25 February 2000
I'll be the first to admit that I very rarely click on banner ads as I surf the web. Occasionally one will catch my interest and I'll click, but most of the time I look past them, look around them, ignore them. The only web ads that actively annoy me are the interstitials, or daughter windows, that pop up as you arrive at or leave a website. (If you're not sure what I mean, visit Time Magazine. The worst sites in this regard are the porn sites -- so I've heard...)
Nevertheless, Locus Online has given in to the trend, and has succumbed to the entreaties from the ad networks themselves, and signed up for one. Once I insert a couple lines of html code at the top of a webpage, it's self-maintaining; the ad agency provides the actual banners and links, and tracks the results. I've started by linking several of the most current pages, and will eventually add the links throughout the site.
You can purchase banner ad space on this site yourself. We tried this once before and got no reponse [thus, partly, my comment in previous editorial], but we've revised our rate sheet; you can place banners on several pages for less than the price of a hardcover book; somewhat more if you want the Homepage or the 'What's New' page (the two pages with by far the most number of hits), though. Inquire within.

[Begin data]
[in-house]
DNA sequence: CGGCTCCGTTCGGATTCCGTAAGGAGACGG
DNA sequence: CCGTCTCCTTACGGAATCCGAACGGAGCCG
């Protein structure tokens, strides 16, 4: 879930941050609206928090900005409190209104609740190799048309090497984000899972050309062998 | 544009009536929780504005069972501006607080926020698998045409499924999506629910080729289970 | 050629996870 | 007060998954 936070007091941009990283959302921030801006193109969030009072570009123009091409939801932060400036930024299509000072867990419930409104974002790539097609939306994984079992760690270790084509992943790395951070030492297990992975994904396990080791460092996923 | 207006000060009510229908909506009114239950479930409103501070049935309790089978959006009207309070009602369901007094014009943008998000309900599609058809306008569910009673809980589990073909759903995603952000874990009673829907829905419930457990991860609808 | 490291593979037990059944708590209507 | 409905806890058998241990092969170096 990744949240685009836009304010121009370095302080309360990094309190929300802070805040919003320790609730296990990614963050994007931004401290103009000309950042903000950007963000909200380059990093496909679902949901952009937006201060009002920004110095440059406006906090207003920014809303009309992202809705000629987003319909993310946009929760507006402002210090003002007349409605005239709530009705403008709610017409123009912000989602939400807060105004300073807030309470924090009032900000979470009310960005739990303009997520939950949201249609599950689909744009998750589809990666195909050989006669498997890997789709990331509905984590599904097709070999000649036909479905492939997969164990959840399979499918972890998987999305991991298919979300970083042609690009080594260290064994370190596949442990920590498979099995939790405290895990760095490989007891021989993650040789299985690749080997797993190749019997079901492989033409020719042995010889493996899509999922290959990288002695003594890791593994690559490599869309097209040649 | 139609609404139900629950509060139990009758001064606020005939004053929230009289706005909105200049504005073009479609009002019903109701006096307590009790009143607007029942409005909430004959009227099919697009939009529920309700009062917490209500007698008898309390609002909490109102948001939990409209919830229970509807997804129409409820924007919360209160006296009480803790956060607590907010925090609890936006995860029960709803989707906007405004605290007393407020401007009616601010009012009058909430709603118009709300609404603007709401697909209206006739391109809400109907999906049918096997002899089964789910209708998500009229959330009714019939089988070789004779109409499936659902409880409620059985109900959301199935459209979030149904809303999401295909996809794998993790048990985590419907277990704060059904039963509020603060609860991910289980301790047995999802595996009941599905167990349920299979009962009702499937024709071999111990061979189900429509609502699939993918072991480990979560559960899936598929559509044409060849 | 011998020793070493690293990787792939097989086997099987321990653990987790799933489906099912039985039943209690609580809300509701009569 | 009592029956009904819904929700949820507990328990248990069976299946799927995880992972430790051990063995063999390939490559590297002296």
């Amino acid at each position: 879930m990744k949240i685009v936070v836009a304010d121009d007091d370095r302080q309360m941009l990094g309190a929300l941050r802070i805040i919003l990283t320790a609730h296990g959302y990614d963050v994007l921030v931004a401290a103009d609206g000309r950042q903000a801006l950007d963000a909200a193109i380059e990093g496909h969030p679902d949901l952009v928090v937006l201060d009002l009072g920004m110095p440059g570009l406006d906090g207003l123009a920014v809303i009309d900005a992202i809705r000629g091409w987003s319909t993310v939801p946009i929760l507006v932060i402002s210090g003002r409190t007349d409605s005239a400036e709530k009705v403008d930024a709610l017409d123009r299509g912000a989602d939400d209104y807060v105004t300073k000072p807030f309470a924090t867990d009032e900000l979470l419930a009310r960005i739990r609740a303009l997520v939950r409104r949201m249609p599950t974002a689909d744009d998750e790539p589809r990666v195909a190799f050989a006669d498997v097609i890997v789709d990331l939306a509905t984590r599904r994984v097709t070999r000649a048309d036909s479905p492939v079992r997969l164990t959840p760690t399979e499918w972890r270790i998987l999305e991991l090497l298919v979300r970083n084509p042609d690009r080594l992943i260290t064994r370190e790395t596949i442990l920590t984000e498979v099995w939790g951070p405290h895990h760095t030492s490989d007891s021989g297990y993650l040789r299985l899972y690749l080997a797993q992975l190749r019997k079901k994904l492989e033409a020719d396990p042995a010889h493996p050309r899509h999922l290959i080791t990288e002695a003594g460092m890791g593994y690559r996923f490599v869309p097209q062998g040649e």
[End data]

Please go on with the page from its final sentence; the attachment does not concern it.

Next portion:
If anyone has strong feelings about the banner ads, let me know. Magazines and websites in general get less feedback that you probably suspect, and this one is no exception.
Meanwhile, I've started relaxing the width of some pages, making them wider than the heretofore standard of 585 pixels, as this page is. The narrower size was common, and is still common on many websites, to allow for typical resolutions on older computers with smaller monitors. As technology marches on, more and more people have better monitors, and web publishers have adjusted to take advantage. I surveyed a couple dozen popular sites recently, and found that about a third have adjusted their dimensions to be substantially wider than 600 pixels; examples include the recently-redesigned New York Review of Books (680 pixels wide); Publishers Weekly (700); Britannica.com (760); and space.com (780!). Locus Online doesn't want to inconvenience readers confined to small monitors, but the extra space is irresistible; the new homepage is 650 pixels wide [compare previous Homepage], and the Greg Bear interview excerpts page is 700 pixels wide. Again, reader feedback is welcome.
|© 2000 by Locus Publications. All rights reserved.|